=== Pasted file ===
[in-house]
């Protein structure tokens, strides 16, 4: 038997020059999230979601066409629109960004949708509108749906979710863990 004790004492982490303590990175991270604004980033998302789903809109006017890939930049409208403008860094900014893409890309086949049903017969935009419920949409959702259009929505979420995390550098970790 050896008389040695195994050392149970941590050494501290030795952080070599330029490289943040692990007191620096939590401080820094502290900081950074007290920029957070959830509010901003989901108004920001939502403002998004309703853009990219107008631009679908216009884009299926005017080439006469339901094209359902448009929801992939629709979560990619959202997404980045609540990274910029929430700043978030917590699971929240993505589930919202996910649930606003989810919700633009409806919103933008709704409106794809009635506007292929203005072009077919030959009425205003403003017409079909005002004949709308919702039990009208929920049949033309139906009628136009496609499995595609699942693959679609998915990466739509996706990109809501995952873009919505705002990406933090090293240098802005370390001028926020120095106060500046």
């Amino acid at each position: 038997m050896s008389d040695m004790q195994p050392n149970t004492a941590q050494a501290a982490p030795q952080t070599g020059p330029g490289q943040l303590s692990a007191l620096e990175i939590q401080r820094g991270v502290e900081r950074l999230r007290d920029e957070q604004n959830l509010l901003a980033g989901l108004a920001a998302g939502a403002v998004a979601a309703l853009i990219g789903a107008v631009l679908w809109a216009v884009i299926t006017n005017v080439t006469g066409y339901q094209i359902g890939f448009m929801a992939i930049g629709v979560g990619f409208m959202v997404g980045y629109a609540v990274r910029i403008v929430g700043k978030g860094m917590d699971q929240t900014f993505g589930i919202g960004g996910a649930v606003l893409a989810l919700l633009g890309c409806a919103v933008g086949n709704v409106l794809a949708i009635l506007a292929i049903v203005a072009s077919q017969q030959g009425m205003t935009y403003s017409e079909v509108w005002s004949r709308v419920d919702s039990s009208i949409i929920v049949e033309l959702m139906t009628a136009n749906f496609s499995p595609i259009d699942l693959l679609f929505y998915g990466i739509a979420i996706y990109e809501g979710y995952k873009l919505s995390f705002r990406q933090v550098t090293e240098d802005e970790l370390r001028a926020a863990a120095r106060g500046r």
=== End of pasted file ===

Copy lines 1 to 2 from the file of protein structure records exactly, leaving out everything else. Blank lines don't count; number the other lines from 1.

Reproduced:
[in-house]
């Protein structure tokens, strides 16, 4: 038997020059999230979601066409629109960004949708509108749906979710863990 004790004492982490303590990175991270604004980033998302789903809109006017890939930049409208403008860094900014893409890309086949049903017969935009419920949409959702259009929505979420995390550098970790 050896008389040695195994050392149970941590050494501290030795952080070599330029490289943040692990007191620096939590401080820094502290900081950074007290920029957070959830509010901003989901108004920001939502403002998004309703853009990219107008631009679908216009884009299926005017080439006469339901094209359902448009929801992939629709979560990619959202997404980045609540990274910029929430700043978030917590699971929240993505589930919202996910649930606003989810919700633009409806919103933008709704409106794809009635506007292929203005072009077919030959009425205003403003017409079909005002004949709308919702039990009208929920049949033309139906009628136009496609499995595609699942693959679609998915990466739509996706990109809501995952873009919505705002990406933090090293240098802005370390001028926020120095106060500046």